October 2008

Research made clear that many wheelchairs are failing to adequately meet the needs of people in developing nations.  Historically, most wheelchair provision has only focused on the product in isolation to the individual who needs it. Their disability, size, lifestyle and environment are rarely considered. Most of these wheelchairs therefore do not meet the user’s needs or provide them with the maximum independence and mobility, and the majority quickly break down in the harsh unpaved environments in which they are used.

In order to accomplish that a wheelchair service is effective, it needs to be comprehensive: so not only make or provide wheelchairs, but also provide assessment and prescription services that can make the difference between someone receiving a good wheelchair and someone developing life-threatening secondary complications such as pressure sores.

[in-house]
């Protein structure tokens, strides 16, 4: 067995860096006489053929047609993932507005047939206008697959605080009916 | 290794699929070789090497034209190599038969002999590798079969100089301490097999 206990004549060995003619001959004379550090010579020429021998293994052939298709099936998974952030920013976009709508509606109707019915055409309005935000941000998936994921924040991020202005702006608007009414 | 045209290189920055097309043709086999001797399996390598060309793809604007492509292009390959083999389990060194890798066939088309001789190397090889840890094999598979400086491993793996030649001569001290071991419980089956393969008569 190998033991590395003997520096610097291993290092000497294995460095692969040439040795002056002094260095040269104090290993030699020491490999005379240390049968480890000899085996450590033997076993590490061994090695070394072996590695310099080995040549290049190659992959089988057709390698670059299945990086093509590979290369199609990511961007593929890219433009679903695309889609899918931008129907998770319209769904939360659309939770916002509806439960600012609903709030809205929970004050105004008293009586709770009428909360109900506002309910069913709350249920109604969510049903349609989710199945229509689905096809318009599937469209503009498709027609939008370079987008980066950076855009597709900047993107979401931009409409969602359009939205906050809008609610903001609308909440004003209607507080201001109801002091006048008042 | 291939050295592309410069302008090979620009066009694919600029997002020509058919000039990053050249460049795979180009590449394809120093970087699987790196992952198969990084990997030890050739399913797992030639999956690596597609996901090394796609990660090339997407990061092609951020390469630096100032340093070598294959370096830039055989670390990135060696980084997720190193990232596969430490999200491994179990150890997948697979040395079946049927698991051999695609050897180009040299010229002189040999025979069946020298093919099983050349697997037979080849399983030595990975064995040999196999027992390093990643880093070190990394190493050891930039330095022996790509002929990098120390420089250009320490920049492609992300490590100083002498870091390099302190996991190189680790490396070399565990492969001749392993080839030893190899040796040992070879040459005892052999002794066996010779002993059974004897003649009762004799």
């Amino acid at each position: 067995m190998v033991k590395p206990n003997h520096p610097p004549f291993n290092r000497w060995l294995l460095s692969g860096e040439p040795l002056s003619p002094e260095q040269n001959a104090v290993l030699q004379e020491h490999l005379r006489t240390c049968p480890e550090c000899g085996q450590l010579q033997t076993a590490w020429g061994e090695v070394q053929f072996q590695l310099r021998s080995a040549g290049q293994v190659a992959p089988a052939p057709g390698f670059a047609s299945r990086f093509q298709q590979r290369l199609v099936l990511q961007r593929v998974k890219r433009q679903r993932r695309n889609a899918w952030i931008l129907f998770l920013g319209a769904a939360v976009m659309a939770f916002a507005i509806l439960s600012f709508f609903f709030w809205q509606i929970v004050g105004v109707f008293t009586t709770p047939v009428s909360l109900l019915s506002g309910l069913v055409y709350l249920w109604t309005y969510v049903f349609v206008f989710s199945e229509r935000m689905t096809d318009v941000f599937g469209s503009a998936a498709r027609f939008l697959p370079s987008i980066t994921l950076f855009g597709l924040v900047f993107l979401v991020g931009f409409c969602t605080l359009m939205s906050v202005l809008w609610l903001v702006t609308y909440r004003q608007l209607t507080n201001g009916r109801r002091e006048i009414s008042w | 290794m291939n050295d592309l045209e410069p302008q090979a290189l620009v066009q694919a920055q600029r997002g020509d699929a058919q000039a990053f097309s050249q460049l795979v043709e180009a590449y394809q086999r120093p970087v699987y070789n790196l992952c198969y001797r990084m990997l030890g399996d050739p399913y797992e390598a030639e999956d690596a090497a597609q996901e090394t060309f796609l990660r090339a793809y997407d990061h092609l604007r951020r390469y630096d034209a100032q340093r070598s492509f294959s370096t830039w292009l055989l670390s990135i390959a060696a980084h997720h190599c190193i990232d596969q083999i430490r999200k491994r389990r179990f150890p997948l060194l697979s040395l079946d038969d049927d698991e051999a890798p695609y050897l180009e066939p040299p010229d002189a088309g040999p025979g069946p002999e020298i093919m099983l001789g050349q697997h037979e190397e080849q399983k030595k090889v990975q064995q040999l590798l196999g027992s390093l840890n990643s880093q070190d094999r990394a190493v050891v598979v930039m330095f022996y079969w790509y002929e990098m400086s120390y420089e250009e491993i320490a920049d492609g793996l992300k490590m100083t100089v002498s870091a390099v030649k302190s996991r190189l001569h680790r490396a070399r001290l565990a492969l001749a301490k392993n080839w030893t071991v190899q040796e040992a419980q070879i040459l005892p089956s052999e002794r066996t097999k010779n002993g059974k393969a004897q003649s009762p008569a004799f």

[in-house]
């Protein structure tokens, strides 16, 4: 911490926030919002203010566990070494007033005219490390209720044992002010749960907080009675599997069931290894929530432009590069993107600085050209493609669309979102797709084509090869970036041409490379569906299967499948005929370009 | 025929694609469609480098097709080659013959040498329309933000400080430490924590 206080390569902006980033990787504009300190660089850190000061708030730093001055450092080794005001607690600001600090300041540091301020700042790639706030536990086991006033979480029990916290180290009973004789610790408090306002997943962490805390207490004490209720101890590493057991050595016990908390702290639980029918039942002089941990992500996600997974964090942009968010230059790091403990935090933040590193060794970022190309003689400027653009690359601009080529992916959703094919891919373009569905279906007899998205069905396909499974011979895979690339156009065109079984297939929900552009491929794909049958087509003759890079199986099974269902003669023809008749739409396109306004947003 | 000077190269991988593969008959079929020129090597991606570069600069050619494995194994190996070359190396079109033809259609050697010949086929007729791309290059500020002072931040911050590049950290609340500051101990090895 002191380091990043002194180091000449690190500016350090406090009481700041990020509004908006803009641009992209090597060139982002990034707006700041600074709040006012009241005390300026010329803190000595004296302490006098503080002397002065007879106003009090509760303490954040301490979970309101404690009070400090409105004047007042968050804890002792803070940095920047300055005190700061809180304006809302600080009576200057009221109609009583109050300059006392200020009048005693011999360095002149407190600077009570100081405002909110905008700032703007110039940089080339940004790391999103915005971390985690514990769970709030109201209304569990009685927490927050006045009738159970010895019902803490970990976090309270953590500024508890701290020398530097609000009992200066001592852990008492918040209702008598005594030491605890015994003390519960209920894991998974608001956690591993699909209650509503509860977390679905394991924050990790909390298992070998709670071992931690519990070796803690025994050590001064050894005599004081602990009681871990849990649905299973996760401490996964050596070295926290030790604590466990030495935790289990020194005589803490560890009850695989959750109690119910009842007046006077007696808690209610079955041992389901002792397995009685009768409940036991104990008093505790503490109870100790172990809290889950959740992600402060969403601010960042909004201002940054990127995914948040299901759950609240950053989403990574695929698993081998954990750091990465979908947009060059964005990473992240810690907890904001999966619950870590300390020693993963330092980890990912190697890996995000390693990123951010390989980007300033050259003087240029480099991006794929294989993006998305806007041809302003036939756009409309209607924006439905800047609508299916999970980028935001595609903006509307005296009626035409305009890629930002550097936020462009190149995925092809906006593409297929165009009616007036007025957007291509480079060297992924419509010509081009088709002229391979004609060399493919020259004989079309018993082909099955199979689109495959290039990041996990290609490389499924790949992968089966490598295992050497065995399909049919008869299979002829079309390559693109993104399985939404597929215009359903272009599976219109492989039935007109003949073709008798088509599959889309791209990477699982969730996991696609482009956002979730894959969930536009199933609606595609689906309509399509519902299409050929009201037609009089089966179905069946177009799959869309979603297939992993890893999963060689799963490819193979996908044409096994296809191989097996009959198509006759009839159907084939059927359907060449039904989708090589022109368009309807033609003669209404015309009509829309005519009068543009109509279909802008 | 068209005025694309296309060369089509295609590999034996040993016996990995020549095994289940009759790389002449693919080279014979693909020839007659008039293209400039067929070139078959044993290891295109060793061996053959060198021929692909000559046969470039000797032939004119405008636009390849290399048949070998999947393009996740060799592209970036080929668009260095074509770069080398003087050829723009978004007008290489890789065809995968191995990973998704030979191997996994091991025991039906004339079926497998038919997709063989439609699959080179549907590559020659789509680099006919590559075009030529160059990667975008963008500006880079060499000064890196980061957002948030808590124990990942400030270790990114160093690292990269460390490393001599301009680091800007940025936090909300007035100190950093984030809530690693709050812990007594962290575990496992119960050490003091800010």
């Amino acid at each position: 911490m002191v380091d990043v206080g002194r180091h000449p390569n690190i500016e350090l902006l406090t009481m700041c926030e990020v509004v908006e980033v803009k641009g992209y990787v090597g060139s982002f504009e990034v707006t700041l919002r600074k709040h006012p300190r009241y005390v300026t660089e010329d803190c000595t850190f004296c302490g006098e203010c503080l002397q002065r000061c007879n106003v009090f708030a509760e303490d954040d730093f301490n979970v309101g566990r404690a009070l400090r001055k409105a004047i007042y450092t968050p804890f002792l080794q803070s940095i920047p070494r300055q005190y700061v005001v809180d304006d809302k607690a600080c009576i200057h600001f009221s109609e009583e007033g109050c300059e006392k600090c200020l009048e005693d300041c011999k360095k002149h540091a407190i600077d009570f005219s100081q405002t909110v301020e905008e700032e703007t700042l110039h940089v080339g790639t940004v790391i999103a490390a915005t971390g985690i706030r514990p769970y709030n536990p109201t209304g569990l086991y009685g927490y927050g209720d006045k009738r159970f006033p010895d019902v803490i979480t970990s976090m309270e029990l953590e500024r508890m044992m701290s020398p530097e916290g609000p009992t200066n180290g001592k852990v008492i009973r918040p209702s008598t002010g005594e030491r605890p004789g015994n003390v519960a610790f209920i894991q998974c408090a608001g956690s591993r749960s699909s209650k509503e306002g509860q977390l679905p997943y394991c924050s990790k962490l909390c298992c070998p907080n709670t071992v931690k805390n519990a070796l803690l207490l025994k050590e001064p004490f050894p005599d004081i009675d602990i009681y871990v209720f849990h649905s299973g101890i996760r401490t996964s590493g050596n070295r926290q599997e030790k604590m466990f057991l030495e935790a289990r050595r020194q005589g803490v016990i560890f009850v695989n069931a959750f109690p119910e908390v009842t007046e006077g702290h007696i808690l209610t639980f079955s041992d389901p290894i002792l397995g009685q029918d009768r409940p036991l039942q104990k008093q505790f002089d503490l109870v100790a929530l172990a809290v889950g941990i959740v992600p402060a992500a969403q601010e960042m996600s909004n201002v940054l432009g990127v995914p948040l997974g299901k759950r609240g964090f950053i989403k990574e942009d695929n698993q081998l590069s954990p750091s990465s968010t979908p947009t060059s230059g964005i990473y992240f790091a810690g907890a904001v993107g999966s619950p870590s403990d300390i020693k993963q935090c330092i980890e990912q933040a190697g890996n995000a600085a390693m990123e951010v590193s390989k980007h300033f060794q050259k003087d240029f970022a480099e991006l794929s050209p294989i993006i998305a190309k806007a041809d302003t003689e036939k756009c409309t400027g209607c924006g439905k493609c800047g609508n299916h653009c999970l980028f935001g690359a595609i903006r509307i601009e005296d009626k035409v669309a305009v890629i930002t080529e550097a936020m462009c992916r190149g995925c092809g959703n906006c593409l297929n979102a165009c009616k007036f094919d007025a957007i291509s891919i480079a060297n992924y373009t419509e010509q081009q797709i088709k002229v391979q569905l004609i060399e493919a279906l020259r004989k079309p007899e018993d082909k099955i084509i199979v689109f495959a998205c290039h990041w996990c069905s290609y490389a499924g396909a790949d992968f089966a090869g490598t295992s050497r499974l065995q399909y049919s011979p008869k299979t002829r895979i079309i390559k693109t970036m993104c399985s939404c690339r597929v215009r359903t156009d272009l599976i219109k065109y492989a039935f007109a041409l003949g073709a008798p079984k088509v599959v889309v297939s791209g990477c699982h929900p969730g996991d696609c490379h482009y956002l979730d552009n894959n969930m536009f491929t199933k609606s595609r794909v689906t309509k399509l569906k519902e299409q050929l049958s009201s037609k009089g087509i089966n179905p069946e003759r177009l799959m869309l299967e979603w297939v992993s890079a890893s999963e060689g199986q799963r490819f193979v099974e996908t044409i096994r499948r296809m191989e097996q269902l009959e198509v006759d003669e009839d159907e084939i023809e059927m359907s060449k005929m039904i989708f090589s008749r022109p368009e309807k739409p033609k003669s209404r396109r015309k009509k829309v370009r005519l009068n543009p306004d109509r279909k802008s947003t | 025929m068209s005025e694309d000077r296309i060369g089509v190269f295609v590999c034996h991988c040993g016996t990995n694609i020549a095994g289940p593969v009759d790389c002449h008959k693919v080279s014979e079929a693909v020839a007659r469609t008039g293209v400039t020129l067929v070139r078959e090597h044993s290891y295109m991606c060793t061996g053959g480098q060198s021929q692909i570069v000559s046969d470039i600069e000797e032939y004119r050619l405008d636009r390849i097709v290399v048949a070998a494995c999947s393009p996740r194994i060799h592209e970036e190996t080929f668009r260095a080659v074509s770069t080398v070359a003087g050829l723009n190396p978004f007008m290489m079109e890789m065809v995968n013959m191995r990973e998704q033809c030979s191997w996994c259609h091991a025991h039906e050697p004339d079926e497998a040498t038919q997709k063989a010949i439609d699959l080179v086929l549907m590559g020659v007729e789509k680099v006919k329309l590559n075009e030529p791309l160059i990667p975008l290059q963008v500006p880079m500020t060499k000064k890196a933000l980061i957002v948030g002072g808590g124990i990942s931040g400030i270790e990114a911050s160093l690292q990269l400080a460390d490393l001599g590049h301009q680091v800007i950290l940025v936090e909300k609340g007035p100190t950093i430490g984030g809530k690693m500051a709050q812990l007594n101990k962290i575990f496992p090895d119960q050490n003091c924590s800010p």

The World Health Organisation (WHO) defines an appropriate wheelchair as follows: a wheelchair is appropriate when it meets the user’s needs and environmental conditions; provides proper fit and postural support, is safe and durable; and is available and can be accessed, maintained and sustained in the country at the most economical and affordable price.

The result of our project should be producing special wheelchairs and seating.We have planned a trip to Mombasa to visit the projectboard in the period of 6 till 9 December this year.

We keep you informed,

Pieter Bas Opheij, Hennie van Gilst, Hans Bennis